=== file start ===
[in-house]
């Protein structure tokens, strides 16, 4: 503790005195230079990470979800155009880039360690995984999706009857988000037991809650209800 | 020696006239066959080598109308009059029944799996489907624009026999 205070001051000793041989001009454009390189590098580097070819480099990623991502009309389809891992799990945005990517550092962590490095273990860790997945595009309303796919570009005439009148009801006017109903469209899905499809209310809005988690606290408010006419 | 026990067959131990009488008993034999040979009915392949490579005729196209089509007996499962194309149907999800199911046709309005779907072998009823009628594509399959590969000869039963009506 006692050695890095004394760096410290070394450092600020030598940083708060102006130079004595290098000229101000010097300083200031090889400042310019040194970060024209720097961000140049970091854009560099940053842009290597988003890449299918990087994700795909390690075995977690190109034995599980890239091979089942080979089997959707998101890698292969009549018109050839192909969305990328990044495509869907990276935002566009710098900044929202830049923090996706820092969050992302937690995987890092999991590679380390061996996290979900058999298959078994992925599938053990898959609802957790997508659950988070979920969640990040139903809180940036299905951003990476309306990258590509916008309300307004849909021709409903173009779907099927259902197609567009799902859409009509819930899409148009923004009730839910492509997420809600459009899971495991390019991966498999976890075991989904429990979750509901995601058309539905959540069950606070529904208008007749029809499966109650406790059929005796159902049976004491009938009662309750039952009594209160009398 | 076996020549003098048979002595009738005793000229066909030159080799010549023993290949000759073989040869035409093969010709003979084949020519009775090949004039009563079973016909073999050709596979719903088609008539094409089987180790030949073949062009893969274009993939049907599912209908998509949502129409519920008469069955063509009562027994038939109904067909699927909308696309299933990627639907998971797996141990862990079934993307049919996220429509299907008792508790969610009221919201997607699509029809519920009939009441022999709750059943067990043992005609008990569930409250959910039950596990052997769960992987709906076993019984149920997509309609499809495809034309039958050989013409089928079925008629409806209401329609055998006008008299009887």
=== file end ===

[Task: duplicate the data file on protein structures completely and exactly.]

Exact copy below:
[in-house]
């Protein structure tokens, strides 16, 4: 503790005195230079990470979800155009880039360690995984999706009857988000037991809650209800 | 020696006239066959080598109308009059029944799996489907624009026999 205070001051000793041989001009454009390189590098580097070819480099990623991502009309389809891992799990945005990517550092962590490095273990860790997945595009309303796919570009005439009148009801006017109903469209899905499809209310809005988690606290408010006419 | 026990067959131990009488008993034999040979009915392949490579005729196209089509007996499962194309149907999800199911046709309005779907072998009823009628594509399959590969000869039963009506 006692050695890095004394760096410290070394450092600020030598940083708060102006130079004595290098000229101000010097300083200031090889400042310019040194970060024209720097961000140049970091854009560099940053842009290597988003890449299918990087994700795909390690075995977690190109034995599980890239091979089942080979089997959707998101890698292969009549018109050839192909969305990328990044495509869907990276935002566009710098900044929202830049923090996706820092969050992302937690995987890092999991590679380390061996996290979900058999298959078994992925599938053990898959609802957790997508659950988070979920969640990040139903809180940036299905951003990476309306990258590509916008309300307004849909021709409903173009779907099927259902197609567009799902859409009509819930899409148009923004009730839910492509997420809600459009899971495991390019991966498999976890075991989904429990979750509901995601058309539905959540069950606070529904208008007749029809499966109650406790059929005796159902049976004491009938009662309750039952009594209160009398 | 076996020549003098048979002595009738005793000229066909030159080799010549023993290949000759073989040869035409093969010709003979084949020519009775090949004039009563079973016909073999050709596979719903088609008539094409089987180790030949073949062009893969274009993939049907599912209908998509949502129409519920008469069955063509009562027994038939109904067909699927909308696309299933990627639907998971797996141990862990079934993307049919996220429509299907008792508790969610009221919201997607699509029809519920009939009441022999709750059943067990043992005609008990569930409250959910039950596990052997769960992987709906076993019984149920997509309609499809495809034309039958050989013409089928079925008629409806209401329609055998006008008299009887």